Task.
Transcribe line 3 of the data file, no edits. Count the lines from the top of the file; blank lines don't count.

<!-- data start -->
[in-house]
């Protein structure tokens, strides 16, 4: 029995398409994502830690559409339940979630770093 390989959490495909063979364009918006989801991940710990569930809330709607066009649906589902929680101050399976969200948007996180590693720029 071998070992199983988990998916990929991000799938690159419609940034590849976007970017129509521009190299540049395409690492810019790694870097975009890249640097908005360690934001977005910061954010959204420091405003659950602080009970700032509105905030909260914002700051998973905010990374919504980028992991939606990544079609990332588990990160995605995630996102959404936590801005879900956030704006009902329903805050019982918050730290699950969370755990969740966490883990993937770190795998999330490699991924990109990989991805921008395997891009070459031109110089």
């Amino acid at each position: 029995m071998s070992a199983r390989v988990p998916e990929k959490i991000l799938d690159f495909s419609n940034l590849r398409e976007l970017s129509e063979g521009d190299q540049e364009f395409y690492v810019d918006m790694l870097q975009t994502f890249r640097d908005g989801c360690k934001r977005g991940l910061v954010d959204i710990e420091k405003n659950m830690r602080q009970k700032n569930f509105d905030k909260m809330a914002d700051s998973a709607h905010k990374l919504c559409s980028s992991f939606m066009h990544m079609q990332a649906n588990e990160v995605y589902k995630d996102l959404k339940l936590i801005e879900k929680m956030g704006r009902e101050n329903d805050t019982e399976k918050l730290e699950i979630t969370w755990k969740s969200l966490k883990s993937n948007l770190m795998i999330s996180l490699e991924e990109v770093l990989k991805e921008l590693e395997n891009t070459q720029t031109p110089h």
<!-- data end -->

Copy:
């Amino acid at each position: 029995m071998s070992a199983r390989v988990p998916e990929k959490i991000l799938d690159f495909s419609n940034l590849r398409e976007l970017s129509e063979g521009d190299q540049e364009f395409y690492v810019d918006m790694l870097q975009t994502f890249r640097d908005g989801c360690k934001r977005g991940l910061v954010d959204i710990e420091k405003n659950m830690r602080q009970k700032n569930f509105d905030k909260m809330a914002d700051s998973a709607h905010k990374l919504c559409s980028s992991f939606m066009h990544m079609q990332a649906n588990e990160v995605y589902k995630d996102l959404k339940l936590i801005e879900k929680m956030g704006r009902e101050n329903d805050t019982e399976k918050l730290e699950i979630t969370w755990k969740s969200l966490k883990s993937n948007l770190m795998i999330s996180l490699e991924e990109v770093l990989k991805e921008l590693e395997n891009t070459q720029t031109p110089h």